Monday, December 7, 2020

Startup Cap Table 101: Reflecting a New Equity Financing

In the first blog post about cap tables, we talked about setting up equity compensation pools.  In this blog post, let's learn how to add a new equity investment to the cap table.  Let's assume that our startup has 2,000,000 founder shares outstanding, a 500,000 equity compensation pool, and a pre-money valuation of $1 million.  The investor is investing $200,000.

So, the cap table pre-financing looks like this:

                           Type of shares        # of shares        % fully diluted
Founder                Common                1,000,000            
Founder                Common                1,000,000
Pool                      Common                500,000
Total                                                    2,500,000            100%

To get the price per share that the investor will pay, we use the following formula:
pre-money valuation / # of shares outstanding, which in our case will be $1 million / 2.5 million shares = $0.40 per share.

Investor will own 16.7% of the company following its investment.  We get there by using the following formula: Investment amount / post-money valuation = % ownership, which in our case is $200,000 / $1,200,000 = 16.7% (BTW, post-money valuation equals pre-money + the amount of investment).

To find out the number of shares that the investor will get, we need to divide the investment amount by the price per share, which is $200,000 / $0.40 = 500,000 shares.

So, our new post-investment cap table looks like this:

                            Type of shares        # of shares        % fully diluted

Founder                Common                1,000,000            33.3%
Founder                Common                1,000,000            33.3%
Investor                Preferred                500,000               16.7%
Pool                      Common                500,000               16.7%
Total                                                    3,000,000            100%

We can get the same results by using different formulas.  Imagine that, as in the previous example, all you know is the following: (i) number of outstanding shares pre-financing, (ii) the startup pre-money valuation, and (iii) the amount of financing.  

                            Type of shares        # of shares        % fully diluted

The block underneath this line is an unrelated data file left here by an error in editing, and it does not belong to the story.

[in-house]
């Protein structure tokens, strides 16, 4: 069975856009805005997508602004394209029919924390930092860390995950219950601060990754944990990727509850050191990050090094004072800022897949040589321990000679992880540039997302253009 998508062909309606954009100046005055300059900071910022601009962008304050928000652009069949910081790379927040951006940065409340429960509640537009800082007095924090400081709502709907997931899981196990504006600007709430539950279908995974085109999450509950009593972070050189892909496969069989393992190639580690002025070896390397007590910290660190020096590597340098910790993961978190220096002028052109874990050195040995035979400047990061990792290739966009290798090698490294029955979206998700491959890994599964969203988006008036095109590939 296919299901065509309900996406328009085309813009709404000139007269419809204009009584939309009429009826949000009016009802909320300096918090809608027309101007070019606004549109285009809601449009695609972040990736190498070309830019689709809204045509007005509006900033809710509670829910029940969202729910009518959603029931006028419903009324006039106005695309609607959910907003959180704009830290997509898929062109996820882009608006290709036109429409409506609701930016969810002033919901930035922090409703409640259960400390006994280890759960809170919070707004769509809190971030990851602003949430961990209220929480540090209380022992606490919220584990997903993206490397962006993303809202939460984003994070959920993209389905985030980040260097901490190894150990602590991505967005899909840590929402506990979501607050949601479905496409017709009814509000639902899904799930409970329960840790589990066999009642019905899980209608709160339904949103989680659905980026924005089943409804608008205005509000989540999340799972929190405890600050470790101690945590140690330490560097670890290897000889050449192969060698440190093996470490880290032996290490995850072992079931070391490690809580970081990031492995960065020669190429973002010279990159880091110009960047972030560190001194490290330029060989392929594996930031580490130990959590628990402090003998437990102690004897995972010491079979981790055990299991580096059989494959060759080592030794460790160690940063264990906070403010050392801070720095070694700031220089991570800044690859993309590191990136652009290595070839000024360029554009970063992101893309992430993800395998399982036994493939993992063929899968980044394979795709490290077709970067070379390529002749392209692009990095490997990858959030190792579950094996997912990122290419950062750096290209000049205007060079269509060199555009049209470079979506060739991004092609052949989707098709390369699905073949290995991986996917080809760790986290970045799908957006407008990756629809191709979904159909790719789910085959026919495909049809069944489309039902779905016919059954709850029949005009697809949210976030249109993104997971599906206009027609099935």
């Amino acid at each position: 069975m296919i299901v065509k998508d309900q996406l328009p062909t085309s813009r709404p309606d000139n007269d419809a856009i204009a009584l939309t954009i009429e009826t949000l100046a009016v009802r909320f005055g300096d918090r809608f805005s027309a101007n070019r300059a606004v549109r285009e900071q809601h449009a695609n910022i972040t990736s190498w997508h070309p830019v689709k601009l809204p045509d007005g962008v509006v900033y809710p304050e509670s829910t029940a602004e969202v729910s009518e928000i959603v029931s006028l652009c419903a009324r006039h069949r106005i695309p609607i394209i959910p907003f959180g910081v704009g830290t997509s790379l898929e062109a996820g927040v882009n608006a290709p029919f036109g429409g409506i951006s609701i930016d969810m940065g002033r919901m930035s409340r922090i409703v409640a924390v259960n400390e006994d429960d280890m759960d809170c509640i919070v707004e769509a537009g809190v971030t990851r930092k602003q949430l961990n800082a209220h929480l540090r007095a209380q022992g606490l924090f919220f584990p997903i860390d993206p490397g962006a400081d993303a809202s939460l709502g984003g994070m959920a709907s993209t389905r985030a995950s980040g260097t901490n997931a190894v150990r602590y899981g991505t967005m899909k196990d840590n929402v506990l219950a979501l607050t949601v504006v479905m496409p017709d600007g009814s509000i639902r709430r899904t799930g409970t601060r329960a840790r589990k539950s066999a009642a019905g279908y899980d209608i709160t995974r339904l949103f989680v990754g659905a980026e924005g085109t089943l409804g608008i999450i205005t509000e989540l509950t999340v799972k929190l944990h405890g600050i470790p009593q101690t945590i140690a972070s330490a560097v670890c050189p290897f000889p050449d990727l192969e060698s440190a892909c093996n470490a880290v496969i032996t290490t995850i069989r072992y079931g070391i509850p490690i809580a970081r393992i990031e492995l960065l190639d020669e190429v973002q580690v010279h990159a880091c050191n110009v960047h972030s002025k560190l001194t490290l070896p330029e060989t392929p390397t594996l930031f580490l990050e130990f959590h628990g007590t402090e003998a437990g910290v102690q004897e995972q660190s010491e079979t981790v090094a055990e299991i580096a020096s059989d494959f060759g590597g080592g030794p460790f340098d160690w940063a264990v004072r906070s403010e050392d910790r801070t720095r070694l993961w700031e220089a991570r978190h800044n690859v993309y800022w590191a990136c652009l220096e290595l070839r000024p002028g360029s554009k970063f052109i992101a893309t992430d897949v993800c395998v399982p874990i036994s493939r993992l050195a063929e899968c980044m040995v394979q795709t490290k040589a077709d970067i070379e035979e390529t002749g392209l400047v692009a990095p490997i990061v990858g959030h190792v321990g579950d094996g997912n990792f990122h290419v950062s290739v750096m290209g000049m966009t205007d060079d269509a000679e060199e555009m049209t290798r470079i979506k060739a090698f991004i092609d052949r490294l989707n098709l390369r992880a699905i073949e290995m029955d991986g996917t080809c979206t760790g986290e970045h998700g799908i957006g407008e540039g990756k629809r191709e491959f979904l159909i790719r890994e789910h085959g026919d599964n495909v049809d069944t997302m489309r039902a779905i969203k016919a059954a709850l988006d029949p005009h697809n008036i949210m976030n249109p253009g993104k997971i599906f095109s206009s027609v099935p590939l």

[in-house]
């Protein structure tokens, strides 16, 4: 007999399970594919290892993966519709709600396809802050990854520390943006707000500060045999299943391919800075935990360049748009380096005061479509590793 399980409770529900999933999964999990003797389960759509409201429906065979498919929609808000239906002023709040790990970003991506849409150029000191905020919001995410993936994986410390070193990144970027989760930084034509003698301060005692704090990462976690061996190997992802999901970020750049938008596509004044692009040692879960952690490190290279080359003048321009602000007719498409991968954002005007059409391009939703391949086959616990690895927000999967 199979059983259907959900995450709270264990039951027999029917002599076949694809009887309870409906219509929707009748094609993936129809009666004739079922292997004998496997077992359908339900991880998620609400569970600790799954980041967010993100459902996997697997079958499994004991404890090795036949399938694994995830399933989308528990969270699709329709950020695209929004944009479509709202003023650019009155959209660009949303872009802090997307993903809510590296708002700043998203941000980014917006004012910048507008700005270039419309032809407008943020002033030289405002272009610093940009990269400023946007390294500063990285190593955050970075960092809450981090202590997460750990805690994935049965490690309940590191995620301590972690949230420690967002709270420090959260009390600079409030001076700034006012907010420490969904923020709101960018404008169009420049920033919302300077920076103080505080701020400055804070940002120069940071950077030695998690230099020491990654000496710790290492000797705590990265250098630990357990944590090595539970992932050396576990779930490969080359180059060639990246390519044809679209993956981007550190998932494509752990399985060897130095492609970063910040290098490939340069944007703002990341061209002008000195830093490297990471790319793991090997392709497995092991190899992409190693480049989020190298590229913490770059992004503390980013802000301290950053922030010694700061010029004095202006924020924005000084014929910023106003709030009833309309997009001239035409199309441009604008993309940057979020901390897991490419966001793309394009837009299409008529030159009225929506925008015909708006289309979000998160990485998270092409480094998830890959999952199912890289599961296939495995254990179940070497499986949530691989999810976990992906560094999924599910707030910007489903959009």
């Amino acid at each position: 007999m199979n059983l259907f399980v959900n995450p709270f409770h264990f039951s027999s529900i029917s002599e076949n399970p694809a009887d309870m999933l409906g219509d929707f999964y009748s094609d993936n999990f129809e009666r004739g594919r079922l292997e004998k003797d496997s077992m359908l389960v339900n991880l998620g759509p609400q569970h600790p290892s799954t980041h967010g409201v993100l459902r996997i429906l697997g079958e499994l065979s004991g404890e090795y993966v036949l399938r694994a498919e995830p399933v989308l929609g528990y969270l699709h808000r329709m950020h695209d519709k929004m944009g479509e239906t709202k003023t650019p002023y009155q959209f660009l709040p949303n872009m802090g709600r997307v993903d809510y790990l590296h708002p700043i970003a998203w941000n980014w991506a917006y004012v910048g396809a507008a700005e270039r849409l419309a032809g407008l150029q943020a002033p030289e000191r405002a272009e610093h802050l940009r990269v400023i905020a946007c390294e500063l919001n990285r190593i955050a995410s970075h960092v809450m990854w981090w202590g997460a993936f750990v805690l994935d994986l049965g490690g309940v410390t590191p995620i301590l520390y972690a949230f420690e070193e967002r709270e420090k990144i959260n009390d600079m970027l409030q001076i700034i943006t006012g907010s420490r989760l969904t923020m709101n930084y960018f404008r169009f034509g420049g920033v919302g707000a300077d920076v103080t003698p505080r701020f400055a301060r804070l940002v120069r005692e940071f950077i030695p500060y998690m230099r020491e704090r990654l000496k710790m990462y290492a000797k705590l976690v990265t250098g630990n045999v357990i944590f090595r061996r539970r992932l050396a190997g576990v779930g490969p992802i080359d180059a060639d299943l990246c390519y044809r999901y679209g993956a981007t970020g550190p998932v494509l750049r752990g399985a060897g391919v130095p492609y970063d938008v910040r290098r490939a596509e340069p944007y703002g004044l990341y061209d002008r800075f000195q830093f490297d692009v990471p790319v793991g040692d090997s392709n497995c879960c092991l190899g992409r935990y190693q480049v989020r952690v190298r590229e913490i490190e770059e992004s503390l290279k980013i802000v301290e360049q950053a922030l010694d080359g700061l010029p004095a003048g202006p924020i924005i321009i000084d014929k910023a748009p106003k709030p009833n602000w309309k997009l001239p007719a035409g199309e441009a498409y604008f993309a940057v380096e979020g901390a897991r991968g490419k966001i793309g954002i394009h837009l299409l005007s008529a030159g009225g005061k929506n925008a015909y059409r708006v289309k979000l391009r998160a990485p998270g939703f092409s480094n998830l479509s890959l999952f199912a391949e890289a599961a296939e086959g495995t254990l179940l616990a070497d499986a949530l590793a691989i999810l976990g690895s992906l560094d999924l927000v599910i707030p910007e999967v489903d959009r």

Founder                Common                1,000,000            IV
Founder                Common                1,000,000            IV
Investor                Preferred                II                           16.7%
Pool                      Common                500,000               III
Total                                                    I                         100%

Using the known information, we can fill in the missing amounts.  We know that the investor will own 16.7% post financing by dividing $200,000 / $1.2 million post-money valuation.  

Let's solve for I:  We know that III+IV = 83.7%.  We also know that 83.7% equals 2,500,000 shares.  This means that I equals 3,000,000 shares (2,500,000 / 0.837).  

Let's solve for II:  If 100% equals 3,000,000 shares, then 16.7% will equal 500,000 shares.  Therefore, investor will receive 500,000 shares.  

Let's solve for III:  We can calculate III by dividing 500,000 shares by the total 3,000,000 shares.  

Let's solve for IV:  With the pool and investor shares taking 16.7% each, we have 66.6% left, split equally, to the two founders holding 2,000,000 shares.  This gives us 33.3% ownership for each founder.  

Since we know that a $200,000 investment buys 500,000 shares, then the price per share will be $0.40.

Although some numbers may be somewhat off due to rounding errors, the formulas should work.  

Next, time, let's see how to reflect the conversion of convertible notes at the time of the financing.

This blog contains general information about legal matters. The information is not advice, and should not be treated as such. Communication of information by, in, to or through this blog and your receipt or use of it: (1) is not provided in the course of and does not create or constitute an attorney-client relationship; (2) is not intended to convey or constitute legal advice; and (3 is not a substitute for obtaining legal advice from a qualified attorney. Pursuant to Rule 1-400(D)(4), you are notified that this blog may constitute a communication or solicitation concerning the availability for professional employment of a member or a law firm in which a significant motive is pecuniary gain. For more information on this topic, please contact the author, Arina Shulga.

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